Shared memory coherency problem... - Programmer

This is a discussion on Shared memory coherency problem... - Programmer ; Greetings, (Sorry for the massive crossposts, but I need a real answer real soon, so I'm shotgunning.) I don't know if this is the right newsgroup for this question, (there's only about 10,000 or so... :-0), but here goes: OS: ...

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Thread: Shared memory coherency problem...

  1. Shared memory coherency problem...

    Greetings,

    (Sorry for the massive crossposts, but I need a real answer real
    soon, so I'm shotgunning.)

    I don't know if this is the right newsgroup for this question,
    (there's only about 10,000 or so... :-0), but here goes:


    OS: Windows 2000 Professional

    Service Pack level: SP3

    Problem Summary: Single writer/multiple reader shared memory fails
    to maintain coherency, but (usually) recovers.


    I have a situation where the writer updates a small area (less than
    a physical page size) of shared memory at a relatively high rate
    (greater than 50 Hz, less than 1 kHz (and no, I can't be more
    specific)). There are multiple readers that are held at bay by a
    named event (manual reset, controlled by the writer, initially
    reset) during the writer's update and released via the writer's
    SetEvent() at the end of the update. The named event remains
    signaled until the next update. To protect against the case where a
    reader can wake up slightly before the update (due to out-of-order
    delivery of trigger events), proceed because the named event is
    still signaled, and retrieve stale data I use a sequence number in
    the shared memory that is only ever written by the shared memory
    writer (during its update). Each reader keeps a local idea of the
    expected sequence number at the next update and polls for that value
    to show up in the shared memory sequence number before proceeding.
    The readers' polling is gated by the named event so they can't jump
    in during the writer's update.

    So, the shared memory sequence number has the value 0 *only during
    the time before the writer's first update*. During this
    initialization period the named event is nonsignaled, so the readers
    will all block on the named event and never see the 0.

    Here's the problem: After they all run merrily for a while I
    suddenly see cases where the readers are getting 0-valued sequence
    numbers. This is just not possible after the writer cycles through
    its first update. Sometimes a reader finally gets the correct
    (non-zero) sequence number and continues along. Occasionally a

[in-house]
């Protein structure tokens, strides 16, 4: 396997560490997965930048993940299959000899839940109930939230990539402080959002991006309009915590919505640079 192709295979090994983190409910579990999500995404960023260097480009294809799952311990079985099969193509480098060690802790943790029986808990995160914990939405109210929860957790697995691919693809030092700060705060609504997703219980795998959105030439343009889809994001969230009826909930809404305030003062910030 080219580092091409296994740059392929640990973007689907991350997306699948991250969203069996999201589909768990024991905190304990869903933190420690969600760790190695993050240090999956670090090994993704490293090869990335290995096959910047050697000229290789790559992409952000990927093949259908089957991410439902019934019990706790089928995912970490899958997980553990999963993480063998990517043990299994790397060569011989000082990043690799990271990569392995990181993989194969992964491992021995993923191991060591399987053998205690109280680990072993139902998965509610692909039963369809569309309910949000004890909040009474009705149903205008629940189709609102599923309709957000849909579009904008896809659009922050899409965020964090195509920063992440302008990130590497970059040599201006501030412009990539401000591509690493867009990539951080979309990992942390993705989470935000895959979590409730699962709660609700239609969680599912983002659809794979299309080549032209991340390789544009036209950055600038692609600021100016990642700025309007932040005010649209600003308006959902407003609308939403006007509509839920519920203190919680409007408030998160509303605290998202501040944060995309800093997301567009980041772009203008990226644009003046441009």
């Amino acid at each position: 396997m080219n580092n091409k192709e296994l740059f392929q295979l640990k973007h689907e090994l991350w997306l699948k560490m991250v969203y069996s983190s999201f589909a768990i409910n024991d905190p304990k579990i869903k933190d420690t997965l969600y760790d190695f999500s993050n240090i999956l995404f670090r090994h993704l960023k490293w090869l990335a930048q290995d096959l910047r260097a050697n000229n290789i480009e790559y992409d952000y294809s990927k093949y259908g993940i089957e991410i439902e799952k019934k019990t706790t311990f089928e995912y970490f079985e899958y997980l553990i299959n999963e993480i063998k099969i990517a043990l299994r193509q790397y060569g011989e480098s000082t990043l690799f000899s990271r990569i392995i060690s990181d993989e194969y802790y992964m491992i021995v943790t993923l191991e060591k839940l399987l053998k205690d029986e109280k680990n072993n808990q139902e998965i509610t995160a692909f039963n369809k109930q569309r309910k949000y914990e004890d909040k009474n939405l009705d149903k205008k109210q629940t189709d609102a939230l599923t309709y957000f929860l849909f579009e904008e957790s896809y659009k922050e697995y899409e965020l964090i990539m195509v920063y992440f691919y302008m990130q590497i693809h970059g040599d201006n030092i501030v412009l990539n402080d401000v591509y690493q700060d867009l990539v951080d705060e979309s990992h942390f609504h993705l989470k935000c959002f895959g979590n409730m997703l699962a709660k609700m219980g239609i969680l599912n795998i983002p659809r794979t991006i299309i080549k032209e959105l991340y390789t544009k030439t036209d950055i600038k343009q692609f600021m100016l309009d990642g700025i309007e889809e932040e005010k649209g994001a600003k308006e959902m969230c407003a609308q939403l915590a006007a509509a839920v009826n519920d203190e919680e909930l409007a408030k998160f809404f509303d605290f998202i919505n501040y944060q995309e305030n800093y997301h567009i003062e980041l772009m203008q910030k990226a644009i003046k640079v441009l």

reader gets a 0-valued sequence number forever (or at least until I
    kill it).

    The shared-memory sequence number was initially a 64-bit value
    (32-bit machine). Since 64-bit writes to shared memory aren't
    guaranteed to be atomic, I changed it to a 32-bit value (for which
    shared-memory writes are atomic). Same behavior. I'm running out
    of guesses, so...

    This sounds like some color of a shared-memory coherency problem to
    me (not to mix metaphors or anything ;-). Yah?

    I believe I'm seeing some correlation between these 0-valued
    sequence numbers and bursts of disk activity while the kids are
    running. I've been able to pretty consistently get the problem to
    appear if I do something that touches the disk. Note that the
    shared memory was set up using:

    CreateFileMapping( INVALID_HANDLE_VALUE,
    NULL,
    PAGE_READWRITE | SEC_COMMIT, ... );

    and

    MapViewOfFile( ..., FILE_MAP_ALL_ACCESS, ... );

    So, my understanding is that all this tells 200 there's just a page
    of physical memory somewhere that the readers and writer can all
    see. I believe that the physical page that is the shared memory
    shouldn't ever be evicted to the paging file because of a call to
    VirtualLock(), so it should never even come close to the the disk.

    I'm stumped: any ideas?


    Thanks very much,
    Dave


  2. Re: Shared memory coherency problem...

    Most people will not respond to pests who massively crosspost. It is not
    considered polite and this is the wrong newsgroup anyway.

    "Dave Littell" wrote in message
    news:1076nt8n1gg72ee@corp.supernews.com...
    > Greetings,
    >
    > (Sorry for the massive crossposts, but I need a real answer real
    > soon, so I'm shotgunning.)
    >
    > I don't know if this is the right newsgroup for this question,
    > (there's only about 10,000 or so... :-0), but here goes:
    >
    >
    > OS: Windows 2000 Professional
    >
    > Service Pack level: SP3
    >
    > Problem Summary: Single writer/multiple reader shared memory fails
    > to maintain coherency, but (usually) recovers.
    >
    >
    > I have a situation where the writer updates a small area (less than
    > a physical page size) of shared memory at a relatively high rate
    > (greater than 50 Hz, less than 1 kHz (and no, I can't be more
    > specific)). There are multiple readers that are held at bay by a
    > named event (manual reset, controlled by the writer, initially
    > reset) during the writer's update and released via the writer's
    > SetEvent() at the end of the update. The named event remains
    > signaled until the next update. To protect against the case where a